2000 South Korea
Seoul by night
"The Seoul Competition was a great success and opened new possibilities for the internationalization of the program."
The core of the competition lies with the test, and there was a great endeavor allocated to the law development of questions. Following the Statutes of the Competition the level of test was set around on the curriculum of secondary school. The Seoul competition took the same format as the two previous competitions: a written test, a fieldwork assignment, and a quiz, although contents were different to some degree. Committees made questions, corrected, and graded.
The large number of participating countries required various considerations in developing questions. The most complicated and challenging task was to develope questions that will do justice to different geography curricula in the participating countries. Test committees selected two introductory levels of geography books and Geography of Korea as the texts for the competition and informed the participating countries of these decisions. Another problem was to decide to what extent the Congress Theme would be reflected on the questions. The first and second competitions gave a lot of emphasis on Congress Themes. Three committees in charge of developing questions discussed what should be the general direction of the questions at length and decided to test participants general knowledge of geography. The decision was made considering the increased number of participating countries. The committees also decided that English and French will be the official languages of the competition, the same with IGC and prepared all the competition-related materials in the two languages. However, to minimize language problems and to evaluate the abilities applying geographic techniques, many maps and pictures were included in the problem set.
Language dictionaries were permitted in class. Leaders were allowed to stay in class, at the rear part of the classroom, during the exam hours for a moment. At fieldwork each leader was assigned to a team of the other country and accompanied those students for whole day. So leaders or observers were physically separated from their students during the test hours.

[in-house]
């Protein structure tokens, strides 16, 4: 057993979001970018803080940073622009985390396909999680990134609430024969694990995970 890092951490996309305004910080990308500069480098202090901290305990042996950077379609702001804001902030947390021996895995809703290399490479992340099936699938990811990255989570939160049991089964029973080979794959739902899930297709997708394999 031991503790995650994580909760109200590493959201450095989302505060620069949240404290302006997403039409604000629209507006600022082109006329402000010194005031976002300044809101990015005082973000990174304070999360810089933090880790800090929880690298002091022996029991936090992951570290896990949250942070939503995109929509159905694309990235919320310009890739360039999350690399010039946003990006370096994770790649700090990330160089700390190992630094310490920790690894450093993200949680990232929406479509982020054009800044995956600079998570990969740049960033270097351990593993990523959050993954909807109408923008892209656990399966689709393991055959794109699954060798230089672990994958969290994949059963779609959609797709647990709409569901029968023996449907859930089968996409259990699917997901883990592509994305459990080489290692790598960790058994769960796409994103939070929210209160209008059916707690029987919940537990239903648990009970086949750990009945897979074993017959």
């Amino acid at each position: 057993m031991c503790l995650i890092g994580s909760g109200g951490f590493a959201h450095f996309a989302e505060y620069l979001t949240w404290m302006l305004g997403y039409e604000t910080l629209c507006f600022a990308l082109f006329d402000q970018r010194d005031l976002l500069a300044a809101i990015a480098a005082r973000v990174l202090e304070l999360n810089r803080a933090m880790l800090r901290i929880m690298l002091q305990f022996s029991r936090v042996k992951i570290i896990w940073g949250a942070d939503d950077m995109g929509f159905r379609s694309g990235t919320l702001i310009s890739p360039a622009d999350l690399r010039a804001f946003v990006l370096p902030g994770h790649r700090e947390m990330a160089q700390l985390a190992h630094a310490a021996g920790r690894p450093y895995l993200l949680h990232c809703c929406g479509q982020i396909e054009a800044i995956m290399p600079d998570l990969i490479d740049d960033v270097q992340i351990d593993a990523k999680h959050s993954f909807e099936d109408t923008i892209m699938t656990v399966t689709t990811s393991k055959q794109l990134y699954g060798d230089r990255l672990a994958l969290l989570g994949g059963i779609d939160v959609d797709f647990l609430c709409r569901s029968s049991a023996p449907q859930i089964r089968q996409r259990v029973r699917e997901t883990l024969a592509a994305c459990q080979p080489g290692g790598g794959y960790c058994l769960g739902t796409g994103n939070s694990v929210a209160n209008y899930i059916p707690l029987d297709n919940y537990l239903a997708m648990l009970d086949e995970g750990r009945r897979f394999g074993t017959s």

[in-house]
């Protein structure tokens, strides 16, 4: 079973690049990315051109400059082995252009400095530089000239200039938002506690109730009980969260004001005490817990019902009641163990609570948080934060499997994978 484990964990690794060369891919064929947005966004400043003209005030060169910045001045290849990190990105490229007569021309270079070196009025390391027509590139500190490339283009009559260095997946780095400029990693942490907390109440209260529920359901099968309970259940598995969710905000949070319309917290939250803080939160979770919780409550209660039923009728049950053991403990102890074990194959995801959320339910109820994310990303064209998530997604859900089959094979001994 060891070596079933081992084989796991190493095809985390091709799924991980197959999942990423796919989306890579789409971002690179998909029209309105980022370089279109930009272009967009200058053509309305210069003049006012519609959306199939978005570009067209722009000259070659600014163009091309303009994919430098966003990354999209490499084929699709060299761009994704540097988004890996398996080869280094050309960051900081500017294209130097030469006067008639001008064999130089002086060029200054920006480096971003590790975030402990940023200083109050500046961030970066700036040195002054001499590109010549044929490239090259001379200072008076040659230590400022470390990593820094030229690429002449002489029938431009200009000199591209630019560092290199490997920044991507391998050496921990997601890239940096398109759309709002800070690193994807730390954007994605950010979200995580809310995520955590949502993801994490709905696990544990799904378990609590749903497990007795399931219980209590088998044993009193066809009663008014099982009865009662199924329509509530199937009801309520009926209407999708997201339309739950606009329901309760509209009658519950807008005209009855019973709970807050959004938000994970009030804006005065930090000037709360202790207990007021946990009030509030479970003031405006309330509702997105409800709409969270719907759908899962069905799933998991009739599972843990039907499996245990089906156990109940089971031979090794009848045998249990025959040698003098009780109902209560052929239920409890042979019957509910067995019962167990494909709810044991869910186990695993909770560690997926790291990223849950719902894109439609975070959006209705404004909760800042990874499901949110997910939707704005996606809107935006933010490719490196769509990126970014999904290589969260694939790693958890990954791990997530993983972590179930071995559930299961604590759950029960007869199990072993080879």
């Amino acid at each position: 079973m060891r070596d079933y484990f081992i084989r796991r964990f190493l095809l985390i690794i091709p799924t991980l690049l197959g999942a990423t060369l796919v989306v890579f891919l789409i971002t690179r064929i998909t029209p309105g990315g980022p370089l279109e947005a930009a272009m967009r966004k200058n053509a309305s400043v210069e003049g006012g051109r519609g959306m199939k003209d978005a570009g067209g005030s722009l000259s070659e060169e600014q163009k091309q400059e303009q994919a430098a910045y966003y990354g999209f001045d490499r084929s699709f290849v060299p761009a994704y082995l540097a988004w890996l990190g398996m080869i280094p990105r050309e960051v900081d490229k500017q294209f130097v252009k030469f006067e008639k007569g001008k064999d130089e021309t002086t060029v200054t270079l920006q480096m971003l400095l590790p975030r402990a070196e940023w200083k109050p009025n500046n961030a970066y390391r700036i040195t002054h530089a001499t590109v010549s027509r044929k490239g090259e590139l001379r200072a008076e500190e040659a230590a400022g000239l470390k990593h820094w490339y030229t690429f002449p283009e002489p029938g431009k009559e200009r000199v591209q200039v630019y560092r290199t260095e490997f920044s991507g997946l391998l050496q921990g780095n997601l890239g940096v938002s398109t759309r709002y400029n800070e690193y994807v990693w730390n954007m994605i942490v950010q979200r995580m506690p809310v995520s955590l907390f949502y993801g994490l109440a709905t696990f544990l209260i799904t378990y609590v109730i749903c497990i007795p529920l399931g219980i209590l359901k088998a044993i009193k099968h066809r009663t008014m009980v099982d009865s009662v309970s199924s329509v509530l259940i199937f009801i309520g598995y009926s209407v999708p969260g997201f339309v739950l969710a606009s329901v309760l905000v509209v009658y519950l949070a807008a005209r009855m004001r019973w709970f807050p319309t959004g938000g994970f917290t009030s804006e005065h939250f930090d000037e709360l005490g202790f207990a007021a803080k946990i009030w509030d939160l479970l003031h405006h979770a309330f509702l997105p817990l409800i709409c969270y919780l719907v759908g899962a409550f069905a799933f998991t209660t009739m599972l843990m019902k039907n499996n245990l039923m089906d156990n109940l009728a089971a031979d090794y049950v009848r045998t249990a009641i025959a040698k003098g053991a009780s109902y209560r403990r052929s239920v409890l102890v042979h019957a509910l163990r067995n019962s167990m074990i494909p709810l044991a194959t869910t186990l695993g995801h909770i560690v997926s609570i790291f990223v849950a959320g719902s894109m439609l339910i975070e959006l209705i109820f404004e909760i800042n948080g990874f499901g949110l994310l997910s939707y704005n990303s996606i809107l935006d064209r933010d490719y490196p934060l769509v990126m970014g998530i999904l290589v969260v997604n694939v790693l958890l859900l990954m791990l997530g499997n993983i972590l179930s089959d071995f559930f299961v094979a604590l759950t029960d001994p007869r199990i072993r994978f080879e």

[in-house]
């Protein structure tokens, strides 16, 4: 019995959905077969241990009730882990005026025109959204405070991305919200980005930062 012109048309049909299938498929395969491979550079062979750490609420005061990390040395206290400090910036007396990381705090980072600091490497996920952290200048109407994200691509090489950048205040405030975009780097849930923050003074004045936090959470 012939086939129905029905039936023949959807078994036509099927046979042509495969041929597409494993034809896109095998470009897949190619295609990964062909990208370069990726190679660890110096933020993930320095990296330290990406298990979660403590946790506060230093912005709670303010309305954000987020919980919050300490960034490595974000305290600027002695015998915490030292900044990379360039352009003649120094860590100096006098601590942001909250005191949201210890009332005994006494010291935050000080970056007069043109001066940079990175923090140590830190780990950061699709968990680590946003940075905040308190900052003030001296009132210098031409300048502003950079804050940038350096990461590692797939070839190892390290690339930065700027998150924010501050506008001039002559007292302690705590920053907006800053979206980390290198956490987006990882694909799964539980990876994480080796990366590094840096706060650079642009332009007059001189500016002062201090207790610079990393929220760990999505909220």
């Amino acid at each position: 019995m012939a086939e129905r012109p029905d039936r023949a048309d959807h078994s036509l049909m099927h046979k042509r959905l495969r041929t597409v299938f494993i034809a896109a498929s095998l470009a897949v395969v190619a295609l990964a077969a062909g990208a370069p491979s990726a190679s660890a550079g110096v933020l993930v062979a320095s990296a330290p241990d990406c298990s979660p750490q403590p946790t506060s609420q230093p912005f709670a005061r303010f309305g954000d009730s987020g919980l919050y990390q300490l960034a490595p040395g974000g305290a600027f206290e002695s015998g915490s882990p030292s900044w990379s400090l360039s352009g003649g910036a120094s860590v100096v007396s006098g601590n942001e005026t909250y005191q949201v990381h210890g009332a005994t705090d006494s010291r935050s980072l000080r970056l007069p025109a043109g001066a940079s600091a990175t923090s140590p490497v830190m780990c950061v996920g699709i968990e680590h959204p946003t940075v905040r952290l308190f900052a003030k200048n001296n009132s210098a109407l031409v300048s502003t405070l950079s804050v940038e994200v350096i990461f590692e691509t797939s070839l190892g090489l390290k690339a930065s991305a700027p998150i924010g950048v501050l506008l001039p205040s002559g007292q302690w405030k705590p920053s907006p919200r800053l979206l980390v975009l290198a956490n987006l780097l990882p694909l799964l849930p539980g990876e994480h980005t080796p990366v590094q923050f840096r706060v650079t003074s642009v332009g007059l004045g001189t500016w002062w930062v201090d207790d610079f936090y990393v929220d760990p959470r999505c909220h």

Committee members, some leaders, and several American and Australian geographers of the CGE participated in grading. Basically each answer sheet was reviewed by three persons and were scored as the average of the grades given by three persons. In order to insure fairness, leaders did not grade the papers of the students in their own country.
The ratio of each field in geography, physical, human and technical aspects, was 37, 58 and 4, respectively. Maps, figures or diagrams were provided with most questions in order to help understanding text of each question.
The written test covered a broad spectrum of geography. It consisted of 18 questions in 8 fields: the extension of Trans-Siberian railroad, population pyramids, changes in manufacturing employment, the location of nuclear power plants, urban climate, images of the world, formation of mushroom rock and a climate graph. The ratio of physical geography to human geography was 37 to 63. Two hours were allocated for the written test from 10:00 to 12:00 on August 15. The written test comprised 50% of the total score.
Questions for the fieldwork assignment were divided into two parts: Kwanghwamun and Samsung-dong part was on the human aspects of geography and the Amsa-dong part was on the physical aspects. All three sites selected are within the Seoul City limits. Kwanghwamun is an old downtown area of Seoul, which has very old streets in its vicinity while Samsung-dong is a newly developed sub-center. In contrast, Amsa-dong is the natural levee of the Han River and the site of a prehistoric settlement.
One day, August 16, was allocated for a fieldwork excursion. Each team consisted of three students from the same country, one leader from a different country, and one Korean student whose responsibility was to show the way to an assigned fieldwork site and answer non-geographical questions. At each site there were college professors who guided teams along the planned routes. The weather forecast called for rain in the afternoon of the excursion day but it was only cloudy throughout the day. Two large buses were rented for the transportation of the teams.
There were a total of 11 questions: 7 about Kwanghwamun and Samsung-dong and 4 about Amsa-dong, thus the ratio of physical to human aspects of questions was 40 to 60. Thirty percents of total scores were allocated to the fieldwork assignment.
Quiz was the third part of the test. The quiz consisted of 40 questions. This made up 20% of the total test score. The ratio of physical, human and technical aspects of geography was 37%, 45%, and 18%, respectively. Of the three types of test, a quiz contest covered a wide scope of geographical knowledge. Most questions had maps, diagram, or figures. Students were asked to choose appropriate answers or write down appropriate words or short phrases. Answering time limit was 90 seconds per question.
Maps or diagrams were used because they had been basic techniques in geography. An experienced quiz master, Professor Young-in Moon, University of Seoul, read or explained the text in English and the text and the maps, diagrams or figures were projected on separate screens by beam projectors.
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